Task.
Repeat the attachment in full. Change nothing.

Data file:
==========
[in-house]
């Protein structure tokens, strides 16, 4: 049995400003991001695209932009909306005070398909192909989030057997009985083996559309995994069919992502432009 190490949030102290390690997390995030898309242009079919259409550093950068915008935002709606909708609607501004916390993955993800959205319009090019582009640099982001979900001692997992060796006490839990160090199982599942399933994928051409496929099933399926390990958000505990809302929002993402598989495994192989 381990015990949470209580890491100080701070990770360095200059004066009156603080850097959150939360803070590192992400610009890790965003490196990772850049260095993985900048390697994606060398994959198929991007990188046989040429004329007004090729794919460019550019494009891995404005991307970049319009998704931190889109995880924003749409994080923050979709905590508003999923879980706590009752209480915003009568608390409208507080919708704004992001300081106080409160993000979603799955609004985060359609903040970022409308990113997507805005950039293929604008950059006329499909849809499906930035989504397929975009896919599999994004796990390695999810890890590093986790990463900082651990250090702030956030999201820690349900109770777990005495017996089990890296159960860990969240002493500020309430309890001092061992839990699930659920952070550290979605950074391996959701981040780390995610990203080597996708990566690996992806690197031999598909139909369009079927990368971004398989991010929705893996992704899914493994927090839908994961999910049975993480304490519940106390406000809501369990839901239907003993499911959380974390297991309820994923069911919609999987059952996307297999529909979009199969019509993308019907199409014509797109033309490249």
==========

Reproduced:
[in-house]
């Protein structure tokens, strides 16, 4: 049995400003991001695209932009909306005070398909192909989030057997009985083996559309995994069919992502432009 190490949030102290390690997390995030898309242009079919259409550093950068915008935002709606909708609607501004916390993955993800959205319009090019582009640099982001979900001692997992060796006490839990160090199982599942399933994928051409496929099933399926390990958000505990809302929002993402598989495994192989 381990015990949470209580890491100080701070990770360095200059004066009156603080850097959150939360803070590192992400610009890790965003490196990772850049260095993985900048390697994606060398994959198929991007990188046989040429004329007004090729794919460019550019494009891995404005991307970049319009998704931190889109995880924003749409994080923050979709905590508003999923879980706590009752209480915003009568608390409208507080919708704004992001300081106080409160993000979603799955609004985060359609903040970022409308990113997507805005950039293929604008950059006329499909849809499906930035989504397929975009896919599999994004796990390695999810890890590093986790990463900082651990250090702030956030999201820690349900109770777990005495017996089990890296159960860990969240002493500020309430309890001092061992839990699930659920952070550290979605950074391996959701981040780390995610990203080597996708990566690996992806690197031999598909139909369009079927990368971004398989991010929705893996992704899914493994927090839908994961999910049975993480304490519940106390406000809501369990839901239907003993499911959380974390297991309820994923069911919609999987059952996307297999529909979009199969019509993308019907199409014509797109033309490249």